10 ways to sell yourself as a virtual candidate

Covid-19 is likely to accelerate the progress of virtual hiring. From keeping it natural to finding the right spot for your interview, boost your chances of success with these 10 tips

The last few months have meant making changes to regular ways of working. Fortunately, for organisations who are able to allow their staff to work from home, recruitment and hiring efforts can continue virtually. This might mean that you’ll need to apply for a role, undertake an interview and even begin a new position, all without ever meeting anyone from the business in person.

Even if you’re not preparing for a new job at the moment, it’s likely that you’ll face a virtual interview, and perhaps even be onboarded remotely at some point in the future. After all, the technology to enable this has been available for a while and is getting better all the time. The cost and time savings for organisations are clear, and the Covid-19 situation is likely to accelerate the progress of virtual hiring. With that in mind, what is the best way to sell yourself in a virtual interview? Here are 10 tips for success.

1. Check your tech

The first, and most straightforward, step is to make sure that you have good, working technology to facilitate the interview. Try calling someone else and test your equipment to ensure you have a clear and uninterrupted connection. Consider investing in a good quality webcam if yours isn’t up to scratch and use a headset or earphones to minimise disruption from other sounds in the room.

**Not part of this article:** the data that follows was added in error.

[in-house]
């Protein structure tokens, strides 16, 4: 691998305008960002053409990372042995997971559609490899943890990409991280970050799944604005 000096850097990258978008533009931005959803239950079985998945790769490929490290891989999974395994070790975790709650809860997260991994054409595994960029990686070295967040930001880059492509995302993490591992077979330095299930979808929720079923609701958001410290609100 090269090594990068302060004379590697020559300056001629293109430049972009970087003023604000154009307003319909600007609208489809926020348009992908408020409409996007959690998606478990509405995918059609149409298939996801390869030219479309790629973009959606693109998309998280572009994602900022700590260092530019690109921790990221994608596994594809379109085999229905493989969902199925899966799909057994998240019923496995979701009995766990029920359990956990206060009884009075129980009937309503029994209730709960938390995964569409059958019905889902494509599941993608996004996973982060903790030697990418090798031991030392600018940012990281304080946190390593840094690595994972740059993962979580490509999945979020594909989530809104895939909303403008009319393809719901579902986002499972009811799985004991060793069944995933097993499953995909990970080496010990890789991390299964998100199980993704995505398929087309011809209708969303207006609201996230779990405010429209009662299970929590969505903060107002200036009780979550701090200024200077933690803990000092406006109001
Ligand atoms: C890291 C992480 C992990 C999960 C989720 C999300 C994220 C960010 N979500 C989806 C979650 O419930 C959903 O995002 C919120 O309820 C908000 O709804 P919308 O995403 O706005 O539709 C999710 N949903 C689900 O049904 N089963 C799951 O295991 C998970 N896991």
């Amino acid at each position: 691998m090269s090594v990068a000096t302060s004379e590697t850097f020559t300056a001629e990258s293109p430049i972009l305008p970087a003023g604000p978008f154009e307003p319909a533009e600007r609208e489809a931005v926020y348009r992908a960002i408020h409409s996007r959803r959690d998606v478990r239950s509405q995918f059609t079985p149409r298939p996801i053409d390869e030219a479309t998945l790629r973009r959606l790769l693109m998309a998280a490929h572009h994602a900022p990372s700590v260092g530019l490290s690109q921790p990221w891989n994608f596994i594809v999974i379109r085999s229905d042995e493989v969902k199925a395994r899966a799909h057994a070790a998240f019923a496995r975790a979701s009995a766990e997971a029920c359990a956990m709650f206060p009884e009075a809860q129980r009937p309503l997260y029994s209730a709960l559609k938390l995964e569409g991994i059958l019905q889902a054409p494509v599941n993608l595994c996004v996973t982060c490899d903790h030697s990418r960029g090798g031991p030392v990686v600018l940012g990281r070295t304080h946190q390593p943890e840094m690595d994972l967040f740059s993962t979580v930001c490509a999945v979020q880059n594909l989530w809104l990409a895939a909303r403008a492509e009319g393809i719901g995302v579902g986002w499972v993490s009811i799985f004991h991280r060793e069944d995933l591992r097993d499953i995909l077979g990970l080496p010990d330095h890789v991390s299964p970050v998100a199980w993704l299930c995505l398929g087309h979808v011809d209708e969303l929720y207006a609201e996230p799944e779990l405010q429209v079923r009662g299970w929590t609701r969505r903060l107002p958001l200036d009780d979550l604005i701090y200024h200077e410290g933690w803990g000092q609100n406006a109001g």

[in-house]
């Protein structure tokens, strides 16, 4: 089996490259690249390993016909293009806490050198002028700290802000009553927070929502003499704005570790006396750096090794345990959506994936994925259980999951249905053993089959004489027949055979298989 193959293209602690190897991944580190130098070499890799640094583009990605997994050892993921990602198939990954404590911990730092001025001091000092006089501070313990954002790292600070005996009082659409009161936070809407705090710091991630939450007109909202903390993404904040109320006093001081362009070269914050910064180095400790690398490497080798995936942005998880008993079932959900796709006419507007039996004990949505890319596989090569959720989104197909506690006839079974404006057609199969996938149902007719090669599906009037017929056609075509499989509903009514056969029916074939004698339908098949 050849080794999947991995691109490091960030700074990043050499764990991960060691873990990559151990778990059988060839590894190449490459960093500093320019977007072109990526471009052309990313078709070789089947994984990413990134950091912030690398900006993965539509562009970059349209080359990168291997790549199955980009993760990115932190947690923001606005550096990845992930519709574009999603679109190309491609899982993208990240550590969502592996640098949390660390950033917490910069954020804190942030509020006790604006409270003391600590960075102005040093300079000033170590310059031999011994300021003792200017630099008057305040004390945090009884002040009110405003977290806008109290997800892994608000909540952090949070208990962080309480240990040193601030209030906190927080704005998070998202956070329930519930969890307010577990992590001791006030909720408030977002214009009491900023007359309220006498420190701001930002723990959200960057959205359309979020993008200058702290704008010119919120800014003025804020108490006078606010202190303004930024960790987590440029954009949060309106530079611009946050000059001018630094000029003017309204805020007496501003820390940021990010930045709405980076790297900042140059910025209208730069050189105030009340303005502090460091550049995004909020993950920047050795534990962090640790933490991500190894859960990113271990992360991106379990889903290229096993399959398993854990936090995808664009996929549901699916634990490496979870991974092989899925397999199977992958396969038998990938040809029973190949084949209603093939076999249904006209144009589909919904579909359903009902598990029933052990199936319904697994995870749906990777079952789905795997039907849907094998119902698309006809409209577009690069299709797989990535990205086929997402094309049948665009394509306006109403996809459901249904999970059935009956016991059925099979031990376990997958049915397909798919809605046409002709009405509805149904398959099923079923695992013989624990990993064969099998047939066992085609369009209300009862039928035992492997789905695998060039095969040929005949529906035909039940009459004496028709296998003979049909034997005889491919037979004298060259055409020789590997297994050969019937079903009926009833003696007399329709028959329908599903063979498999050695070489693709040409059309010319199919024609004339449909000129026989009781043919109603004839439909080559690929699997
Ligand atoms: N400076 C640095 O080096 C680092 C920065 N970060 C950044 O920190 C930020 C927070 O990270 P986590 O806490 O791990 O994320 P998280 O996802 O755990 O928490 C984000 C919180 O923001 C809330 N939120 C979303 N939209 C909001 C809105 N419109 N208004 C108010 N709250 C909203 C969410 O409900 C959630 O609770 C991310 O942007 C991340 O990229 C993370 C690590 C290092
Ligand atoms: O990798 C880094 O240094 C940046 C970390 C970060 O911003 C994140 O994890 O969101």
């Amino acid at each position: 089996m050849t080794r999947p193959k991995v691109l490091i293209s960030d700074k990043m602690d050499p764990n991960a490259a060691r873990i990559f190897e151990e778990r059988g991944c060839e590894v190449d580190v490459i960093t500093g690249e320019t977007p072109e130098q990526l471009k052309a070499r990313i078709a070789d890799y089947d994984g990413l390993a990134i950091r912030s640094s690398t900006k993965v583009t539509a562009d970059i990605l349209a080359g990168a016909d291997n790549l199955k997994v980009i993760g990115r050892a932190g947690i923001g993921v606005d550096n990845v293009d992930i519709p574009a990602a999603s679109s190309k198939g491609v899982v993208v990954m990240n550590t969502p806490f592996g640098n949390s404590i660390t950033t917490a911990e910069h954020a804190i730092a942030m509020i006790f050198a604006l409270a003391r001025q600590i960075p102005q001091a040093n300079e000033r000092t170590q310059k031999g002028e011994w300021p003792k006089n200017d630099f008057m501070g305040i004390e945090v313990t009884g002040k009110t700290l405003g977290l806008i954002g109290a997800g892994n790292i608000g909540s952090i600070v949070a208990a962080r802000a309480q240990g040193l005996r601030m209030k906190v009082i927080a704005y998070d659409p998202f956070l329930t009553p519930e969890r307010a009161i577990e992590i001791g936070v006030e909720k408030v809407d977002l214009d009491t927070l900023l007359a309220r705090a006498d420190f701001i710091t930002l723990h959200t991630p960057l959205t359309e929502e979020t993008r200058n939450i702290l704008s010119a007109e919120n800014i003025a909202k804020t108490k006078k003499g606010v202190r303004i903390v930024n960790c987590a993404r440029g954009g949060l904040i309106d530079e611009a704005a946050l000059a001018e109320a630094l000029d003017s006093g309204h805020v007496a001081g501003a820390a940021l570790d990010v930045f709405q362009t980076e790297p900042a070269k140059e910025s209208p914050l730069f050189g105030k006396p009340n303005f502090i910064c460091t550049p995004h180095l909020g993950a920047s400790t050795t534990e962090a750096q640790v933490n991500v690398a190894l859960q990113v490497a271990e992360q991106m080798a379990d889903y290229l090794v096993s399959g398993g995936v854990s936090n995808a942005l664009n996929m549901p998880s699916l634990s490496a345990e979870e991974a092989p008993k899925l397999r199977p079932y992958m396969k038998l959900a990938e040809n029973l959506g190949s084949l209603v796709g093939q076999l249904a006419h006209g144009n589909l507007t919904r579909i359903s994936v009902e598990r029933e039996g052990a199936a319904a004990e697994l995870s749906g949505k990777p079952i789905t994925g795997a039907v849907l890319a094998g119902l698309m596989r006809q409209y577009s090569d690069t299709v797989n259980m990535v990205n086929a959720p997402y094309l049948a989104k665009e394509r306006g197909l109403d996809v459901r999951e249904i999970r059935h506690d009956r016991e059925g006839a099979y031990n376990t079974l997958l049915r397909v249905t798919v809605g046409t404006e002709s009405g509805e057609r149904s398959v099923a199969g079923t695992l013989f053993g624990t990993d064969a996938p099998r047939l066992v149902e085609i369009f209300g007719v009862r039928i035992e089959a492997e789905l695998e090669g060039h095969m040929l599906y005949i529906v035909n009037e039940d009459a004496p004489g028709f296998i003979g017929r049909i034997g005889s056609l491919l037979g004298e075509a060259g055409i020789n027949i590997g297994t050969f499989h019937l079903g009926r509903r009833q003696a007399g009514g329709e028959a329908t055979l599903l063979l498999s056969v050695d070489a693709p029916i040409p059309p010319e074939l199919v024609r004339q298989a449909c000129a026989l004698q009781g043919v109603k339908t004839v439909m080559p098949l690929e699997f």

2. Practice makes perfect

Don’t just test your equipment, trial your answers to common questions and make sure you’re comfortable on video. Record yourself answering some standard interview queries and watch back to make sure that you come across in the way that you want to. It’s easy to get distracted by your own image on a video call, but you’ll want to give your interviewer your full attention, so make sure you’re accustomed to the process. You’ll want to appear comfortable, confident and engaged. Taking part in a few trials can help ensure you pull this off with ease.

3. Imagine you’re in the boardroom, not the bedroom

It’s easy to feel that a video interview is a more informal experience, but don’t fall into this trap. You don’t get a second chance to make a first impression, so imagine what you’d wear to a face-to-face interview, how you would carry yourself and who you would expect to be there. You wouldn’t normally introduce a potential employer to your pet dog, so don’t do this over video, either.

Dressing for the job you want, not the job you have, as the saying goes, will help you to get into the right mindset, as well as making a good impression on your would-be employer. Check your environment too, and make sure that whatever is in shot adds to your professional image.

4. Find some solo space

The BBC interviewee who was interrupted by his children will live on in internet infamy, so try to learn from his mistake. Make sure someone is keeping a close eye on any little ones and pets in the household so that you are free from distractions. If you live with housemates, make sure they’re aware of the time and duration of your interview and ask them not to interrupt you.

5. Keep it positive